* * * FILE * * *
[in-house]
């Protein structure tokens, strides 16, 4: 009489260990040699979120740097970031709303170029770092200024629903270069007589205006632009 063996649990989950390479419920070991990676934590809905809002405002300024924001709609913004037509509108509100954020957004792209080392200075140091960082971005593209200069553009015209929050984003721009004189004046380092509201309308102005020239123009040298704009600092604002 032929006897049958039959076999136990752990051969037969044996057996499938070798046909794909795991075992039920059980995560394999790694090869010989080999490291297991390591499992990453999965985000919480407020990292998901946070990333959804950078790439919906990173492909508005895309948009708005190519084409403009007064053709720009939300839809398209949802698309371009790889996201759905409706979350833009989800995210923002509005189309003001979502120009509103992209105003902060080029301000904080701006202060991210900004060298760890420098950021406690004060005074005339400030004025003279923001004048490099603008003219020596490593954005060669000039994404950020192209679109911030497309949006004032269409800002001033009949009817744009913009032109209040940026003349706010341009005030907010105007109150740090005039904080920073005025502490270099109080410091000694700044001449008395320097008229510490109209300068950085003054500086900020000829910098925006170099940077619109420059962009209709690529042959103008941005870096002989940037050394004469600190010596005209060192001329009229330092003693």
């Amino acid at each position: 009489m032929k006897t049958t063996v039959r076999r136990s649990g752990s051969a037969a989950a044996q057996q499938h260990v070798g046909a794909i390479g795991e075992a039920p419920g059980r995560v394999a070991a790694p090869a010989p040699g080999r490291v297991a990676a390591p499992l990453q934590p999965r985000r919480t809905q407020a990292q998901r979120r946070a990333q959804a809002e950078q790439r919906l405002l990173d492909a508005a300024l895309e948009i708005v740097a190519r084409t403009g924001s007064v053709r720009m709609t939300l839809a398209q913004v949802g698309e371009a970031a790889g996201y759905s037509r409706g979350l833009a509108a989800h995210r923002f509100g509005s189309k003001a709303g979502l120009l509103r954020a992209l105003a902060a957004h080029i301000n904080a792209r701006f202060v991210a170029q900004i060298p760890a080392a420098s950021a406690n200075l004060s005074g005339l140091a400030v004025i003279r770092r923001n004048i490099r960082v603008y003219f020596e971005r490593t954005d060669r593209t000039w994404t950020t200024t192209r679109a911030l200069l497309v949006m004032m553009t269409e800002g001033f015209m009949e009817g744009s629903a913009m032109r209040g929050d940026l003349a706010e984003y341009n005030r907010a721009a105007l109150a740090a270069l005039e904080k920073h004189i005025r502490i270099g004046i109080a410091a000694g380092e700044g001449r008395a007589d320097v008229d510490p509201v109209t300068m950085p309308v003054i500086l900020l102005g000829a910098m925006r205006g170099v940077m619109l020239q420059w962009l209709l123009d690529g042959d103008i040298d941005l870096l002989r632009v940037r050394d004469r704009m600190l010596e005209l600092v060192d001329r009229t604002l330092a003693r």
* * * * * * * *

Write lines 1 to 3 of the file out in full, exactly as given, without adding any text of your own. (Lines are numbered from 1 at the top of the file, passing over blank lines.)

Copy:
[in-house]
């Protein structure tokens, strides 16, 4: 009489260990040699979120740097970031709303170029770092200024629903270069007589205006632009 063996649990989950390479419920070991990676934590809905809002405002300024924001709609913004037509509108509100954020957004792209080392200075140091960082971005593209200069553009015209929050984003721009004189004046380092509201309308102005020239123009040298704009600092604002 032929006897049958039959076999136990752990051969037969044996057996499938070798046909794909795991075992039920059980995560394999790694090869010989080999490291297991390591499992990453999965985000919480407020990292998901946070990333959804950078790439919906990173492909508005895309948009708005190519084409403009007064053709720009939300839809398209949802698309371009790889996201759905409706979350833009989800995210923002509005189309003001979502120009509103992209105003902060080029301000904080701006202060991210900004060298760890420098950021406690004060005074005339400030004025003279923001004048490099603008003219020596490593954005060669000039994404950020192209679109911030497309949006004032269409800002001033009949009817744009913009032109209040940026003349706010341009005030907010105007109150740090005039904080920073005025502490270099109080410091000694700044001449008395320097008229510490109209300068950085003054500086900020000829910098925006170099940077619109420059962009209709690529042959103008941005870096002989940037050394004469600190010596005209060192001329009229330092003693």
């Amino acid at each position: 009489m032929k006897t049958t063996v039959r076999r136990s649990g752990s051969a037969a989950a044996q057996q499938h260990v070798g046909a794909i390479g795991e075992a039920p419920g059980r995560v394999a070991a790694p090869a010989p040699g080999r490291v297991a990676a390591p499992l990453q934590p999965r985000r919480t809905q407020a990292q998901r979120r946070a990333q959804a809002e950078q790439r919906l405002l990173d492909a508005a300024l895309e948009i708005v740097a190519r084409t403009g924001s007064v053709r720009m709609t939300l839809a398209q913004v949802g698309e371009a970031a790889g996201y759905s037509r409706g979350l833009a509108a989800h995210r923002f509100g509005s189309k003001a709303g979502l120009l509103r954020a992209l105003a902060a957004h080029i301000n904080a792209r701006f202060v991210a170029q900004i060298p760890a080392a420098s950021a406690n200075l004060s005074g005339l140091a400030v004025i003279r770092r923001n004048i490099r960082v603008y003219f020596e971005r490593t954005d060669r593209t000039w994404t950020t200024t192209r679109a911030l200069l497309v949006m004032m553009t269409e800002g001033f015209m009949e009817g744009s629903a913009m032109r209040g929050d940026l003349a706010e984003y341009n005030r907010a721009a105007l109150a740090a270069l005039e904080k920073h004189i005025r502490i270099g004046i109080a410091a000694g380092e700044g001449r008395a007589d320097v008229d510490p509201v109209t300068m950085p309308v003054i500086l900020l102005g000829a910098m925006r205006g170099v940077m619109l020239q420059w962009l209709l123009d690529g042959d103008i040298d941005l870096l002989r632009v940037r050394d004469r704009m600190l010596e005209l600092v060192d001329r009229t604002l330092a003693r």